John Libbey Eurotext

Epilepsy surgery in a developing country (Lebanon): ten years experience and predictors of outcome Volume 14, issue 3, September 2012

Department of Pediatrics, American University of Beirut Medical Center, Department of Surgery/Neurosurgery, American University of Beirut Medical Center, Beirut, Lebanon, Department of Neurosurgery, St Luke's Episcopal Hospital and Baylor College of Medicine Faculty Center, Texas, USA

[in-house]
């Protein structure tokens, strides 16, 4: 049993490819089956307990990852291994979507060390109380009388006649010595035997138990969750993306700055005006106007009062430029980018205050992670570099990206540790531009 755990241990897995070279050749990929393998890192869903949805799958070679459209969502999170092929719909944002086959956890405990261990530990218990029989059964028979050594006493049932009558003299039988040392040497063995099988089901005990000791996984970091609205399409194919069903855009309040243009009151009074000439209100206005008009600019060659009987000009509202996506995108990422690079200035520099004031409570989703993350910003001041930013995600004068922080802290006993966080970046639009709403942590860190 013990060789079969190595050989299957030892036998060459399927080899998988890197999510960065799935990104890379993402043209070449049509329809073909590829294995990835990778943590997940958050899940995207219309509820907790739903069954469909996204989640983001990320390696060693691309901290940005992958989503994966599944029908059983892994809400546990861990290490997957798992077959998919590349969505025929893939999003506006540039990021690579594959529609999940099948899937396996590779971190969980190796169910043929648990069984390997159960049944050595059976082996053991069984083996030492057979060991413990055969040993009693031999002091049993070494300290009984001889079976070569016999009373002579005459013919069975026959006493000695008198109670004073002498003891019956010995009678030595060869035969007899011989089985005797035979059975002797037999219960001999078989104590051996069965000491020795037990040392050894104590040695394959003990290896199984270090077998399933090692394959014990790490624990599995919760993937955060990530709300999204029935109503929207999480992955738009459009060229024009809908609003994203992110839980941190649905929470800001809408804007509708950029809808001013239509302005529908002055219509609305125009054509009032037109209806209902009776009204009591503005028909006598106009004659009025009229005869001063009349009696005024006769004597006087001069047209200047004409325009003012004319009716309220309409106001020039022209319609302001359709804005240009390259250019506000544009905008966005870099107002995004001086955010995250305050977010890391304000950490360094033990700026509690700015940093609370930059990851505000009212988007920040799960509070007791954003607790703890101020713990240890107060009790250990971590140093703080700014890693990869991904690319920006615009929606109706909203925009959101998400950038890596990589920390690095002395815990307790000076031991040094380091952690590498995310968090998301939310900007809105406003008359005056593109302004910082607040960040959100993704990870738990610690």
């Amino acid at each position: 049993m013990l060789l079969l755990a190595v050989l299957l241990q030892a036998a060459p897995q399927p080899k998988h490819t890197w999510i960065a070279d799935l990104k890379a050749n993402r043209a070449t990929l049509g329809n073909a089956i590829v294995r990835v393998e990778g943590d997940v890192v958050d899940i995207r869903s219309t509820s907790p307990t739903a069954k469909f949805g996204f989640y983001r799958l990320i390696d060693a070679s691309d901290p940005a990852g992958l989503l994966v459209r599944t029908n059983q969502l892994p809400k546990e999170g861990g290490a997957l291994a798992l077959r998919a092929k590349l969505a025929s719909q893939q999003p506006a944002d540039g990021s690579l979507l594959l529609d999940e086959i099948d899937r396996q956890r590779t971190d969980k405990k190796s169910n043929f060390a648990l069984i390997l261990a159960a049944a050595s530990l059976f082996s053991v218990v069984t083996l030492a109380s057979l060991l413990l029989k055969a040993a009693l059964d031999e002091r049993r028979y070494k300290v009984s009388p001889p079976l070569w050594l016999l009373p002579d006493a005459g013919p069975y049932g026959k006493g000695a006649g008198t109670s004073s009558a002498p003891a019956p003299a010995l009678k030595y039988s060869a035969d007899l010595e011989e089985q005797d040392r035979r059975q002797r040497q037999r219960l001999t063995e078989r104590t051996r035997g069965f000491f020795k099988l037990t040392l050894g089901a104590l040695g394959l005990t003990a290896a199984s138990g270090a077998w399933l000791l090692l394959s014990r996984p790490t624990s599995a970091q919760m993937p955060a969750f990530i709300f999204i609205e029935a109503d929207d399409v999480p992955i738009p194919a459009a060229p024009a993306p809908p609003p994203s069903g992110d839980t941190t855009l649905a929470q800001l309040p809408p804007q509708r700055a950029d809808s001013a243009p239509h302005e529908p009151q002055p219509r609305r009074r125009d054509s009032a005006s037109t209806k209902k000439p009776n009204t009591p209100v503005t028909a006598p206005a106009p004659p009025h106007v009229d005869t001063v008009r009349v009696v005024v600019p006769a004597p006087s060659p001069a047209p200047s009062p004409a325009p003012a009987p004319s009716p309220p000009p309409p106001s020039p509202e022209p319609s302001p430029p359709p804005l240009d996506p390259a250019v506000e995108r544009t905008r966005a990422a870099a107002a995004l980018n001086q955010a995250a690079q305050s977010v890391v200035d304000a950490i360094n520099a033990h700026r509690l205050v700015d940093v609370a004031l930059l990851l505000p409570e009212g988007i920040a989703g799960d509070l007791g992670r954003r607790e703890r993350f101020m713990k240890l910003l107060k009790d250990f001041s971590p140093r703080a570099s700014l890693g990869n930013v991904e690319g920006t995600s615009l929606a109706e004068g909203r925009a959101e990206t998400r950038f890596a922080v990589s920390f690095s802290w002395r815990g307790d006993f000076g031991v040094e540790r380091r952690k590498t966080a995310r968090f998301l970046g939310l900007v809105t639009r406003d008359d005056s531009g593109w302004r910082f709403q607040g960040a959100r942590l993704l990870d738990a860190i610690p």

We present our 10-year experience and preoperative predictors of outcome in 93 adults and children who underwent epilepsy surgery at the American University of Beirut. Presurgical evaluation included video-EEG monitoring, MRI, neuropsychological assessment with invasive monitoring, and other tests (PET, SPECT, Wada). Surgeries included temporal (54%), extratemporal (22%), and multilobar resections (13%), hemispherectomy (4%), vagal nerve stimulation (6%), and corpus callosotomy (1%). Mesial temporal sclerosis was the most common aetiology (37%). After resective surgery, 70% had Engel class I, 9% class II, 14% class III, and 7% class IV. The number of antiepileptic drugs before surgery was the only preoperative factor associated with Engel class I ( p=0.005). Despite the presence of financial and philanthropic aid, many patients could not be operated on for financial reasons. We conclude that advanced epilepsy presurgical workups, surgical procedures, and favourable outcomes, comparable to those of developed countries, are achievable in developing countries, but that issues of financial coverage remain to be addressed.